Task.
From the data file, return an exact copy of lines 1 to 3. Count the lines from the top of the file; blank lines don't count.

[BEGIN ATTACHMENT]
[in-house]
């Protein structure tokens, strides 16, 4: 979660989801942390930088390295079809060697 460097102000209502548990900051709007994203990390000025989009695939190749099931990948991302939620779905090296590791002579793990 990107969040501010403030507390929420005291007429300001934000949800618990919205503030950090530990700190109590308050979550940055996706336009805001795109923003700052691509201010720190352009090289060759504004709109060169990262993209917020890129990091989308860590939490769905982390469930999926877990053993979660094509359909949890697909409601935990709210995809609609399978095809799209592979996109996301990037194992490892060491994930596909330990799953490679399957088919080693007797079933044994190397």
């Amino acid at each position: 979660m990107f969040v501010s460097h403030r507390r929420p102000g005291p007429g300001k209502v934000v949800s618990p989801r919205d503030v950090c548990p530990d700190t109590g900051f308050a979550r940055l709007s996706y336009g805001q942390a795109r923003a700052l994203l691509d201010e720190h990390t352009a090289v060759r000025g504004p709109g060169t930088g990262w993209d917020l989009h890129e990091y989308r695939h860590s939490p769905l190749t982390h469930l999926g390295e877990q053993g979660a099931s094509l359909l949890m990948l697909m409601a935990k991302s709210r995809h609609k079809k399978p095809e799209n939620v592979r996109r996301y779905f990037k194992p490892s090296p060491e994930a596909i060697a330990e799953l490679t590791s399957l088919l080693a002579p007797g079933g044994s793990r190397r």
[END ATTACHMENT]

[in-house]
């Protein structure tokens, strides 16, 4: 979660989801942390930088390295079809060697 460097102000209502548990900051709007994203990390000025989009695939190749099931990948991302939620779905090296590791002579793990 990107969040501010403030507390929420005291007429300001934000949800618990919205503030950090530990700190109590308050979550940055996706336009805001795109923003700052691509201010720190352009090289060759504004709109060169990262993209917020890129990091989308860590939490769905982390469930999926877990053993979660094509359909949890697909409601935990709210995809609609399978095809799209592979996109996301990037194992490892060491994930596909330990799953490679399957088919080693007797079933044994190397």
């Amino acid at each position: 979660m990107f969040v501010s460097h403030r507390r929420p102000g005291p007429g300001k209502v934000v949800s618990p989801r919205d503030v950090c548990p530990d700190t109590g900051f308050a979550r940055l709007s996706y336009g805001q942390a795109r923003a700052l994203l691509d201010e720190h990390t352009a090289v060759r000025g504004p709109g060169t930088g990262w993209d917020l989009h890129e990091y989308r695939h860590s939490p769905l190749t982390h469930l999926g390295e877990q053993g979660a099931s094509l359909l949890m990948l697909m409601a935990k991302s709210r995809h609609k079809k399978p095809e799209n939620v592979r996109r996301y779905f990037k194992p490892s090296p060491e994930a596909i060697a330990e799953l490679t590791s399957l088919l080693a002579p007797g079933g044994s793990r190397r």